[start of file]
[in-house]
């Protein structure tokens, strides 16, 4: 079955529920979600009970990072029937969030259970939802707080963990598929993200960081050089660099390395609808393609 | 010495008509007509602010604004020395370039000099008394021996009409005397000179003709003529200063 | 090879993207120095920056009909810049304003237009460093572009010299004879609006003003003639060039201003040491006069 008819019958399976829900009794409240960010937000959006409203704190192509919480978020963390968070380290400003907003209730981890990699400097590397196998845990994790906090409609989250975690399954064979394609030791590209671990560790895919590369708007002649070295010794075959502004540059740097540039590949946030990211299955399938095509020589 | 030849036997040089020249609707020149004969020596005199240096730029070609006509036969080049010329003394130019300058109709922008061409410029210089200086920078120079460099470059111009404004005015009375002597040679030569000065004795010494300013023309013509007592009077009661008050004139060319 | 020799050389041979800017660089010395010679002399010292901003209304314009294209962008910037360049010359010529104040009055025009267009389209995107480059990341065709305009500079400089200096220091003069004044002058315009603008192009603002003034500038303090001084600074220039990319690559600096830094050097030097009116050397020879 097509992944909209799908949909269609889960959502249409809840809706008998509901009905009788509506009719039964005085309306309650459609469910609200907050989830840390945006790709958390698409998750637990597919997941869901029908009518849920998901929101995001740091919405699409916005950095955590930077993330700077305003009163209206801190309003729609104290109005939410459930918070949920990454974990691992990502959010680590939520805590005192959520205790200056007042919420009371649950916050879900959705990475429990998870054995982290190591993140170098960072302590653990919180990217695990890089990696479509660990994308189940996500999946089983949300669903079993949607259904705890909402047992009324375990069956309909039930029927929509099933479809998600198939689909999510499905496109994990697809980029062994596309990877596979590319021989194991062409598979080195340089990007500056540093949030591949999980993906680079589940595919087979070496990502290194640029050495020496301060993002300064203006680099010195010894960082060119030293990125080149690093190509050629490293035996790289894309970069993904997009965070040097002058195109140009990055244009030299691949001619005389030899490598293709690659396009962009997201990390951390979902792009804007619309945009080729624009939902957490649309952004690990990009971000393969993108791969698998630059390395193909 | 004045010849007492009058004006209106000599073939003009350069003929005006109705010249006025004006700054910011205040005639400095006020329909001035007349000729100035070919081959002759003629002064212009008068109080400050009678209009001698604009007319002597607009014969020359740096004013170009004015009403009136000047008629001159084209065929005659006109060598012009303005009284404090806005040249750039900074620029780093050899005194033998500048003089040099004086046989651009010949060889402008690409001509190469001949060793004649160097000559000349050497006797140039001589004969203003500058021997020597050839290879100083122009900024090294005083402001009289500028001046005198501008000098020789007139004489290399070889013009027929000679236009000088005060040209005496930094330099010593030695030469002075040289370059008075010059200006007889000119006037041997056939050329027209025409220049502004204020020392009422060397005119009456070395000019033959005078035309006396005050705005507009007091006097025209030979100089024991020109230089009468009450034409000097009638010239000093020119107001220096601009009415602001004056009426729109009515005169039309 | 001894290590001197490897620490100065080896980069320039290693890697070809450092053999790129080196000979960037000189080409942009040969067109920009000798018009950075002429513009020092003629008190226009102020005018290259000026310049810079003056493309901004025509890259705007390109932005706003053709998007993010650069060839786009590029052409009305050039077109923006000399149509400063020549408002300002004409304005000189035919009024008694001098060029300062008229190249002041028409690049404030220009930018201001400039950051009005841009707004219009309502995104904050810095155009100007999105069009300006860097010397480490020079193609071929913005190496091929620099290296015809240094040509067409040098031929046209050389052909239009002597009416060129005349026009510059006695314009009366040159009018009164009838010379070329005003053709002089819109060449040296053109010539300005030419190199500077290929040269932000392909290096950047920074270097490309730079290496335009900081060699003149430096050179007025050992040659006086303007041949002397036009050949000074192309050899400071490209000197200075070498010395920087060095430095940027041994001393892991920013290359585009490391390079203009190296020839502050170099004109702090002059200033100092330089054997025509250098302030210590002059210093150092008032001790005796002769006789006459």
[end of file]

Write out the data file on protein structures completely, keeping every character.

[in-house]
């Protein structure tokens, strides 16, 4: 079955529920979600009970990072029937969030259970939802707080963990598929993200960081050089660099390395609808393609 | 010495008509007509602010604004020395370039000099008394021996009409005397000179003709003529200063 | 090879993207120095920056009909810049304003237009460093572009010299004879609006003003003639060039201003040491006069 008819019958399976829900009794409240960010937000959006409203704190192509919480978020963390968070380290400003907003209730981890990699400097590397196998845990994790906090409609989250975690399954064979394609030791590209671990560790895919590369708007002649070295010794075959502004540059740097540039590949946030990211299955399938095509020589 | 030849036997040089020249609707020149004969020596005199240096730029070609006509036969080049010329003394130019300058109709922008061409410029210089200086920078120079460099470059111009404004005015009375002597040679030569000065004795010494300013023309013509007592009077009661008050004139060319 | 020799050389041979800017660089010395010679002399010292901003209304314009294209962008910037360049010359010529104040009055025009267009389209995107480059990341065709305009500079400089200096220091003069004044002058315009603008192009603002003034500038303090001084600074220039990319690559600096830094050097030097009116050397020879 097509992944909209799908949909269609889960959502249409809840809706008998509901009905009788509506009719039964005085309306309650459609469910609200907050989830840390945006790709958390698409998750637990597919997941869901029908009518849920998901929101995001740091919405699409916005950095955590930077993330700077305003009163209206801190309003729609104290109005939410459930918070949920990454974990691992990502959010680590939520805590005192959520205790200056007042919420009371649950916050879900959705990475429990998870054995982290190591993140170098960072302590653990919180990217695990890089990696479509660990994308189940996500999946089983949300669903079993949607259904705890909402047992009324375990069956309909039930029927929509099933479809998600198939689909999510499905496109994990697809980029062994596309990877596979590319021989194991062409598979080195340089990007500056540093949030591949999980993906680079589940595919087979070496990502290194640029050495020496301060993002300064203006680099010195010894960082060119030293990125080149690093190509050629490293035996790289894309970069993904997009965070040097002058195109140009990055244009030299691949001619005389030899490598293709690659396009962009997201990390951390979902792009804007619309945009080729624009939902957490649309952004690990990009971000393969993108791969698998630059390395193909 | 004045010849007492009058004006209106000599073939003009350069003929005006109705010249006025004006700054910011205040005639400095006020329909001035007349000729100035070919081959002759003629002064212009008068109080400050009678209009001698604009007319002597607009014969020359740096004013170009004015009403009136000047008629001159084209065929005659006109060598012009303005009284404090806005040249750039900074620029780093050899005194033998500048003089040099004086046989651009010949060889402008690409001509190469001949060793004649160097000559000349050497006797140039001589004969203003500058021997020597050839290879100083122009900024090294005083402001009289500028001046005198501008000098020789007139004489290399070889013009027929000679236009000088005060040209005496930094330099010593030695030469002075040289370059008075010059200006007889000119006037041997056939050329027209025409220049502004204020020392009422060397005119009456070395000019033959005078035309006396005050705005507009007091006097025209030979100089024991020109230089009468009450034409000097009638010239000093020119107001220096601009009415602001004056009426729109009515005169039309 | 001894290590001197490897620490100065080896980069320039290693890697070809450092053999790129080196000979960037000189080409942009040969067109920009000798018009950075002429513009020092003629008190226009102020005018290259000026310049810079003056493309901004025509890259705007390109932005706003053709998007993010650069060839786009590029052409009305050039077109923006000399149509400063020549408002300002004409304005000189035919009024008694001098060029300062008229190249002041028409690049404030220009930018201001400039950051009005841009707004219009309502995104904050810095155009100007999105069009300006860097010397480490020079193609071929913005190496091929620099290296015809240094040509067409040098031929046209050389052909239009002597009416060129005349026009510059006695314009009366040159009018009164009838010379070329005003053709002089819109060449040296053109010539300005030419190199500077290929040269932000392909290096950047920074270097490309730079290496335009900081060699003149430096050179007025050992040659006086303007041949002397036009050949000074192309050899400071490209000197200075070498010395920087060095430095940027041994001393892991920013290359585009490391390079203009190296020839502050170099004109702090002059200033100092330089054997025509250098302030210590002059210093150092008032001790005796002769006789006459």